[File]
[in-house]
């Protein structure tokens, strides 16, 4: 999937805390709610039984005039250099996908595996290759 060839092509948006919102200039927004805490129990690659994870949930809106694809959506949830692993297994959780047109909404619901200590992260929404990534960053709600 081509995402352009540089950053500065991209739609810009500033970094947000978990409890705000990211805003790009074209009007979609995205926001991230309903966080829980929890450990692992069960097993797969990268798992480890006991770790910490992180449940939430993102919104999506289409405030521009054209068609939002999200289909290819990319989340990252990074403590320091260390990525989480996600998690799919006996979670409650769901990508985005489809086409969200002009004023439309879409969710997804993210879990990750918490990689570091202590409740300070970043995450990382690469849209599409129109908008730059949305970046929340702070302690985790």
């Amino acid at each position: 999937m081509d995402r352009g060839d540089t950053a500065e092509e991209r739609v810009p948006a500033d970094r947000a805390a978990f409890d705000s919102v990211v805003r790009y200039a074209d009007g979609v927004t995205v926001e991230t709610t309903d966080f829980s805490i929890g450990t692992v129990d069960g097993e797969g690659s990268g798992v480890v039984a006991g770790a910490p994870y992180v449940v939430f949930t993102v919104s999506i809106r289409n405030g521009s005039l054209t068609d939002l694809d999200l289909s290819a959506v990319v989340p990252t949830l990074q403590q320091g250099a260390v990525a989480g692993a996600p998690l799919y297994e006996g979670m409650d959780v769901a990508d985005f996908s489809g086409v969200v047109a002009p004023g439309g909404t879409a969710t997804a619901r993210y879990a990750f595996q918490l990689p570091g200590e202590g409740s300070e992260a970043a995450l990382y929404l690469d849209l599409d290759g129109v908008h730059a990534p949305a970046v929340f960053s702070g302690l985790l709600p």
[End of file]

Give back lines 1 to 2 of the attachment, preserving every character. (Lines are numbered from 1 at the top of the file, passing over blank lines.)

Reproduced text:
[in-house]
């Protein structure tokens, strides 16, 4: 999937805390709610039984005039250099996908595996290759 060839092509948006919102200039927004805490129990690659994870949930809106694809959506949830692993297994959780047109909404619901200590992260929404990534960053709600 081509995402352009540089950053500065991209739609810009500033970094947000978990409890705000990211805003790009074209009007979609995205926001991230309903966080829980929890450990692992069960097993797969990268798992480890006991770790910490992180449940939430993102919104999506289409405030521009054209068609939002999200289909290819990319989340990252990074403590320091260390990525989480996600998690799919006996979670409650769901990508985005489809086409969200002009004023439309879409969710997804993210879990990750918490990689570091202590409740300070970043995450990382690469849209599409129109908008730059949305970046929340702070302690985790």